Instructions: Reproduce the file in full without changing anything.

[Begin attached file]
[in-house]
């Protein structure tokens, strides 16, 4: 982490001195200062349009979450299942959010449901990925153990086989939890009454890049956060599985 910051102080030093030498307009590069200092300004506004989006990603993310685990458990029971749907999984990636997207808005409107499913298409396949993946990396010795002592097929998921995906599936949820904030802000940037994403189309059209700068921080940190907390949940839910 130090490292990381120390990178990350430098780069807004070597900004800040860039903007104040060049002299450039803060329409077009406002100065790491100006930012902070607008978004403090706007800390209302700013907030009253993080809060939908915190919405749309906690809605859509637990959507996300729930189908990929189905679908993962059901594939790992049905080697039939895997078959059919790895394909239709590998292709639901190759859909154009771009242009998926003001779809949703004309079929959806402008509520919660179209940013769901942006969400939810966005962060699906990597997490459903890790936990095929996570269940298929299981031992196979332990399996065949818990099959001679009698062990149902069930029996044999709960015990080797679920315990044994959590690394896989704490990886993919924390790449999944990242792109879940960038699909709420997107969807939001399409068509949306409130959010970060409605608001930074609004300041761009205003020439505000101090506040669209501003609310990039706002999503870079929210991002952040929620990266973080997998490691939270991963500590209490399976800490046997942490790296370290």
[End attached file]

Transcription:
[in-house]
């Protein structure tokens, strides 16, 4: 982490001195200062349009979450299942959010449901990925153990086989939890009454890049956060599985 910051102080030093030498307009590069200092300004506004989006990603993310685990458990029971749907999984990636997207808005409107499913298409396949993946990396010795002592097929998921995906599936949820904030802000940037994403189309059209700068921080940190907390949940839910 130090490292990381120390990178990350430098780069807004070597900004800040860039903007104040060049002299450039803060329409077009406002100065790491100006930012902070607008978004403090706007800390209302700013907030009253993080809060939908915190919405749309906690809605859509637990959507996300729930189908990929189905679908993962059901594939790992049905080697039939895997078959059919790895394909239709590998292709639901190759859909154009771009242009998926003001779809949703004309079929959806402008509520919660179209940013769901942006969400939810966005962060699906990597997490459903890790936990095929996570269940298929299981031992196979332990399996065949818990099959001679009698062990149902069930029996044999709960015990080797679920315990044994959590690394896989704490990886993919924390790449999944990242792109879940960038699909709420997107969807939001399409068509949306409130959010970060409605608001930074609004300041761009205003020439505000101090506040669209501003609310990039706002999503870079929210991002952040929620990266973080997998490691939270991963500590209490399976800490046997942490790296370290």